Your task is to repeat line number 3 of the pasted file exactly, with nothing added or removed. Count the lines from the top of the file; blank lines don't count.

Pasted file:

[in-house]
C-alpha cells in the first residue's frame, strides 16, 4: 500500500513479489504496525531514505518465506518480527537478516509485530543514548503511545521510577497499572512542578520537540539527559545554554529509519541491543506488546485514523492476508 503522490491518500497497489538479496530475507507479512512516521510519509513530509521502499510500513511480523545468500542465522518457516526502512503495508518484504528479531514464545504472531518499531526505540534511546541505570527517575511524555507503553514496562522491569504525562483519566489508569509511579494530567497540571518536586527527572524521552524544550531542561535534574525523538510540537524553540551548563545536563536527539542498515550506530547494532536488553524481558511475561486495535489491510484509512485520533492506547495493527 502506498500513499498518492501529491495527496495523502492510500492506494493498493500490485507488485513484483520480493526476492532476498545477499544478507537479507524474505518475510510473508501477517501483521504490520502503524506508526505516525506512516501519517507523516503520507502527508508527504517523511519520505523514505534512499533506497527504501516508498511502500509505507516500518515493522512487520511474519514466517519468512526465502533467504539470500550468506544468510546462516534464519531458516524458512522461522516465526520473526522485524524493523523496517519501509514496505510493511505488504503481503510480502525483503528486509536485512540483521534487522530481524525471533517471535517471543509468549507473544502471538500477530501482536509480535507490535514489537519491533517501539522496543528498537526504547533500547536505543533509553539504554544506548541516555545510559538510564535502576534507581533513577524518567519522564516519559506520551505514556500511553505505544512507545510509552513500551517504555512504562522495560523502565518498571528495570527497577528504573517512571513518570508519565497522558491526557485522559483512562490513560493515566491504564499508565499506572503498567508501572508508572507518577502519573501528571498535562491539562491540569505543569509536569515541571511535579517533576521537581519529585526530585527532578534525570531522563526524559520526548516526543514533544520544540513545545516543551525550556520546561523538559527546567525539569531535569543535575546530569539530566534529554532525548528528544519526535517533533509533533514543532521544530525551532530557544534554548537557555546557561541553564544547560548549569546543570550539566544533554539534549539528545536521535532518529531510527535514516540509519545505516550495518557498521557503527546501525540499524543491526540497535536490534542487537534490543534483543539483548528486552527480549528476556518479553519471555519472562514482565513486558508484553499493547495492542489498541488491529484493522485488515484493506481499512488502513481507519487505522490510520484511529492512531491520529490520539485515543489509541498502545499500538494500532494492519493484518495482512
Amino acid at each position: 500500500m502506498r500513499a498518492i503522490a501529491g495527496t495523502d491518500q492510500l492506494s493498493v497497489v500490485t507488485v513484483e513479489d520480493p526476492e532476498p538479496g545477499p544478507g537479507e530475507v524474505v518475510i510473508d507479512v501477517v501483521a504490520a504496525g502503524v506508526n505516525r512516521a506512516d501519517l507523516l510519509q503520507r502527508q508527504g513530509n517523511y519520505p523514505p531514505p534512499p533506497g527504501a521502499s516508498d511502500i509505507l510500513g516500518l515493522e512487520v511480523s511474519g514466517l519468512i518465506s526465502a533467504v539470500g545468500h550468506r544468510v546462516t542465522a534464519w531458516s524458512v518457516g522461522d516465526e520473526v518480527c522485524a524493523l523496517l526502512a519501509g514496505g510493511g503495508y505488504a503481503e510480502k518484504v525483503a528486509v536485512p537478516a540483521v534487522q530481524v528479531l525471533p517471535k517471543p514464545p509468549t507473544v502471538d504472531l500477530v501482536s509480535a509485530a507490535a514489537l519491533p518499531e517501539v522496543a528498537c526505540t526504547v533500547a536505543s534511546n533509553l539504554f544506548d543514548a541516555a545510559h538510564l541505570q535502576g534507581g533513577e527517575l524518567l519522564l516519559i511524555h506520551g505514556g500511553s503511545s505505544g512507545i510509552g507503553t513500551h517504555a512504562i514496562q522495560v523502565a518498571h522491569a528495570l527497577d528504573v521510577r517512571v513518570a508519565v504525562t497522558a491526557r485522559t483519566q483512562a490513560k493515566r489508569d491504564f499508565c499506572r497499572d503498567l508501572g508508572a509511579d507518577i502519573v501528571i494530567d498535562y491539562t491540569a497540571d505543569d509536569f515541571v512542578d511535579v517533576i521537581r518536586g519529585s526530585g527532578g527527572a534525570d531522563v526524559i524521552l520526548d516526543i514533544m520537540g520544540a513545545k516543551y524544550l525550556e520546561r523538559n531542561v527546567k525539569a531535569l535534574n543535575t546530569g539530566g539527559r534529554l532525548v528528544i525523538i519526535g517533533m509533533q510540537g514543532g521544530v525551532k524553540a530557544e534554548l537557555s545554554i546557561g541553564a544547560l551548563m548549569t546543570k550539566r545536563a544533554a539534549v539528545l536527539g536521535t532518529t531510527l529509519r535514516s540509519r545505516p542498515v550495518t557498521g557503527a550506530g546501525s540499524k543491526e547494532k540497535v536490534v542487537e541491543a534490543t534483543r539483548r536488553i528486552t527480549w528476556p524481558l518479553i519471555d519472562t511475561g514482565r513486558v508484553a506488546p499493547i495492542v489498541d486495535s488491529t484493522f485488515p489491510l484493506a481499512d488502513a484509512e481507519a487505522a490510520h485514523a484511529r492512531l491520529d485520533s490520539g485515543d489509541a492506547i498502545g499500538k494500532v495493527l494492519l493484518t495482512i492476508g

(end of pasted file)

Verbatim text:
Amino acid at each position: 500500500m502506498r500513499a498518492i503522490a501529491g495527496t495523502d491518500q492510500l492506494s493498493v497497489v500490485t507488485v513484483e513479489d520480493p526476492e532476498p538479496g545477499p544478507g537479507e530475507v524474505v518475510i510473508d507479512v501477517v501483521a504490520a504496525g502503524v506508526n505516525r512516521a506512516d501519517l507523516l510519509q503520507r502527508q508527504g513530509n517523511y519520505p523514505p531514505p534512499p533506497g527504501a521502499s516508498d511502500i509505507l510500513g516500518l515493522e512487520v511480523s511474519g514466517l519468512i518465506s526465502a533467504v539470500g545468500h550468506r544468510v546462516t542465522a534464519w531458516s524458512v518457516g522461522d516465526e520473526v518480527c522485524a524493523l523496517l526502512a519501509g514496505g510493511g503495508y505488504a503481503e510480502k518484504v525483503a528486509v536485512p537478516a540483521v534487522q530481524v528479531l525471533p517471535k517471543p514464545p509468549t507473544v502471538d504472531l500477530v501482536s509480535a509485530a507490535a514489537l519491533p518499531e517501539v522496543a528498537c526505540t526504547v533500547a536505543s534511546n533509553l539504554f544506548d543514548a541516555a545510559h538510564l541505570q535502576g534507581g533513577e527517575l524518567l519522564l516519559i511524555h506520551g505514556g500511553s503511545s505505544g512507545i510509552g507503553t513500551h517504555a512504562i514496562q522495560v523502565a518498571h522491569a528495570l527497577d528504573v521510577r517512571v513518570a508519565v504525562t497522558a491526557r485522559t483519566q483512562a490513560k493515566r489508569d491504564f499508565c499506572r497499572d503498567l508501572g508508572a509511579d507518577i502519573v501528571i494530567d498535562y491539562t491540569a497540571d505543569d509536569f515541571v512542578d511535579v517533576i521537581r518536586g519529585s526530585g527532578g527527572a534525570d531522563v526524559i524521552l520526548d516526543i514533544m520537540g520544540a513545545k516543551y524544550l525550556e520546561r523538559n531542561v527546567k525539569a531535569l535534574n543535575t546530569g539530566g539527559r534529554l532525548v528528544i525523538i519526535g517533533m509533533q510540537g514543532g521544530v525551532k524553540a530557544e534554548l537557555s545554554i546557561g541553564a544547560l551548563m548549569t546543570k550539566r545536563a544533554a539534549v539528545l536527539g536521535t532518529t531510527l529509519r535514516s540509519r545505516p542498515v550495518t557498521g557503527a550506530g546501525s540499524k543491526e547494532k540497535v536490534v542487537e541491543a534490543t534483543r539483548r536488553i528486552t527480549w528476556p524481558l518479553i519471555d519472562t511475561g514482565r513486558v508484553a506488546p499493547i495492542v489498541d486495535s488491529t484493522f485488515p489491510l484493506a481499512d488502513a484509512e481507519a487505522a490510520h485514523a484511529r492512531l491520529d485520533s490520539g485515543d489509541a492506547i498502545g499500538k494500532v495493527l494492519l493484518t495482512i492476508g